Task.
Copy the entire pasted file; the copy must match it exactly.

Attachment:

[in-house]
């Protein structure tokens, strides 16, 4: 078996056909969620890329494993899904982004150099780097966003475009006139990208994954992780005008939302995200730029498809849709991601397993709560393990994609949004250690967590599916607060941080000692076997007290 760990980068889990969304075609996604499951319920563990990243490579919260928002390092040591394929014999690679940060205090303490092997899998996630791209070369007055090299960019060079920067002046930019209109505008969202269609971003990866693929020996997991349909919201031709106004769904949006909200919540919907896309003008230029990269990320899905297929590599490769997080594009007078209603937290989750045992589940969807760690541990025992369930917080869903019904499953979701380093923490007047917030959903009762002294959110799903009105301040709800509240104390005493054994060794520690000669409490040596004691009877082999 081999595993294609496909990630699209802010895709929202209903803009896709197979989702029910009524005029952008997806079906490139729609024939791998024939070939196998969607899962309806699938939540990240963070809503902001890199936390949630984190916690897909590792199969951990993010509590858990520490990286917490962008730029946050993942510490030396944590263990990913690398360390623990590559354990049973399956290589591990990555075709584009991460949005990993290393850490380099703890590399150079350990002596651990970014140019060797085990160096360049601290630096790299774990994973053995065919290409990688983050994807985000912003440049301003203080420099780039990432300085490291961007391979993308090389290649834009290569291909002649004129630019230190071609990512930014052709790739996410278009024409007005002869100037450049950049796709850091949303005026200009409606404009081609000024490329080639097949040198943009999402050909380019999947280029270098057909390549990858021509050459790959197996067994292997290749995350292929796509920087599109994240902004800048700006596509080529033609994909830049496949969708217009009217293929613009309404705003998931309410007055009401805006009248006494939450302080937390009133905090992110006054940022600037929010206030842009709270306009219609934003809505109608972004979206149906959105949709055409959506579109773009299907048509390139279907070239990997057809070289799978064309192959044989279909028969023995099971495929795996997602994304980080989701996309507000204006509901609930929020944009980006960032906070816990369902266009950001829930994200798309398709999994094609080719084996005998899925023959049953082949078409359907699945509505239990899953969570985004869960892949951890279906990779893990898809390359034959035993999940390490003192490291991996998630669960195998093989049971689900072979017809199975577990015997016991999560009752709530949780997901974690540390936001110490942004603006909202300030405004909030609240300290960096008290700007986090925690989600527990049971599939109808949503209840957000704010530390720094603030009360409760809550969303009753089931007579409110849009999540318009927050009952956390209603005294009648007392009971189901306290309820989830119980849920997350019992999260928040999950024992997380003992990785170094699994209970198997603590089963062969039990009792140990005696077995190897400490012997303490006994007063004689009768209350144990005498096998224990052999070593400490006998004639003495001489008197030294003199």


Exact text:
[in-house]
């Protein structure tokens, strides 16, 4: 078996056909969620890329494993899904982004150099780097966003475009006139990208994954992780005008939302995200730029498809849709991601397993709560393990994609949004250690967590599916607060941080000692076997007290 760990980068889990969304075609996604499951319920563990990243490579919260928002390092040591394929014999690679940060205090303490092997899998996630791209070369007055090299960019060079920067002046930019209109505008969202269609971003990866693929020996997991349909919201031709106004769904949006909200919540919907896309003008230029990269990320899905297929590599490769997080594009007078209603937290989750045992589940969807760690541990025992369930917080869903019904499953979701380093923490007047917030959903009762002294959110799903009105301040709800509240104390005493054994060794520690000669409490040596004691009877082999 081999595993294609496909990630699209802010895709929202209903803009896709197979989702029910009524005029952008997806079906490139729609024939791998024939070939196998969607899962309806699938939540990240963070809503902001890199936390949630984190916690897909590792199969951990993010509590858990520490990286917490962008730029946050993942510490030396944590263990990913690398360390623990590559354990049973399956290589591990990555075709584009991460949005990993290393850490380099703890590399150079350990002596651990970014140019060797085990160096360049601290630096790299774990994973053995065919290409990688983050994807985000912003440049301003203080420099780039990432300085490291961007391979993308090389290649834009290569291909002649004129630019230190071609990512930014052709790739996410278009024409007005002869100037450049950049796709850091949303005026200009409606404009081609000024490329080639097949040198943009999402050909380019999947280029270098057909390549990858021509050459790959197996067994292997290749995350292929796509920087599109994240902004800048700006596509080529033609994909830049496949969708217009009217293929613009309404705003998931309410007055009401805006009248006494939450302080937390009133905090992110006054940022600037929010206030842009709270306009219609934003809505109608972004979206149906959105949709055409959506579109773009299907048509390139279907070239990997057809070289799978064309192959044989279909028969023995099971495929795996997602994304980080989701996309507000204006509901609930929020944009980006960032906070816990369902266009950001829930994200798309398709999994094609080719084996005998899925023959049953082949078409359907699945509505239990899953969570985004869960892949951890279906990779893990898809390359034959035993999940390490003192490291991996998630669960195998093989049971689900072979017809199975577990015997016991999560009752709530949780997901974690540390936001110490942004603006909202300030405004909030609240300290960096008290700007986090925690989600527990049971599939109808949503209840957000704010530390720094603030009360409760809550969303009753089931007579409110849009999540318009927050009952956390209603005294009648007392009971189901306290309820989830119980849920997350019992999260928040999950024992997380003992990785170094699994209970198997603590089963062969039990009792140990005696077995190897400490012997303490006994007063004689009768209350144990005498096998224990052999070593400490006998004639003495001489008197030294003199």